Twenty percent of the paraeducators reported not receiving any training in the previous 12 months; of those who reported receiving training, there was considerable variation in the number of training hours reported. Paraeducators also indicated a preference for small group/one-day workshops (51 percent) that were held during school hours (79 percent). Responses also indicated their desire for training on the following topics: specific disabilities, behavior management, technology, general education, language and communication, medical needs of students and the special education process.For additional results from the needs assessment, please visit the UCEDD Web site at: www.uconnucedd.org.
At a meeting of the National Association of State Directors of Special Education (NASDSE) and the National Association of State Title I Directors (NASTID) Board Members held in August, representatives identified use of funds and “funding flexibilities” as a need for further conversations and technical assistance. The Office of Elementary and Secondary Education (OESE) and the Office of Special Education Programs are working together to clarify use of funds and identify funding flexibilities within the contexts of current laws.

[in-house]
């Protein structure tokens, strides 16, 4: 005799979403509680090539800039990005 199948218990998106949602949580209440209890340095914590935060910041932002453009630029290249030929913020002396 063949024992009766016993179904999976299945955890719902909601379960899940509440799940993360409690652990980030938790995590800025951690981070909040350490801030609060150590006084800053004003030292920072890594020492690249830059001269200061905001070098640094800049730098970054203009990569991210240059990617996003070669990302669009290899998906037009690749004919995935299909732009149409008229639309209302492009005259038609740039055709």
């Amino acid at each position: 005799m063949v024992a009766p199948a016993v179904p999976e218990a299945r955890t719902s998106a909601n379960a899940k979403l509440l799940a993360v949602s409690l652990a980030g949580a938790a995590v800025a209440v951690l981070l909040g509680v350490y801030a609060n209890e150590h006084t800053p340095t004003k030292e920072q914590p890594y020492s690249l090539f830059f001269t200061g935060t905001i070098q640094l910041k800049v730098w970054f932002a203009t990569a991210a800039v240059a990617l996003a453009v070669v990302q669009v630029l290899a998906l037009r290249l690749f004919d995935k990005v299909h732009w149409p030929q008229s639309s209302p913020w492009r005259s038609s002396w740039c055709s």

On September 13, 2013, the United States Department of Education (USDOE), the OESE and the Office of Special Education and Rehabilitative Services, issued a memorandum to state directors regarding leveraging funds to support reforms, particularly in Title I schoolwide programs. Along with the memorandum, a USDOE resource document titled, Maximizing Flexibility in the Administration of Federal Grants – IDEA, Title I, Title II and Non-Federal Funds in Schoolwide Programs was included. This document is designed to identify, at a high level, examples of how these funds may be used by state education agencies and local education agencies to support college and career ready standards and assessments; state-developed differentiated recognition, accountability and support; effective instruction and leadership; and positive school climate.
To review the memorandum and the resource document, please visit the link below.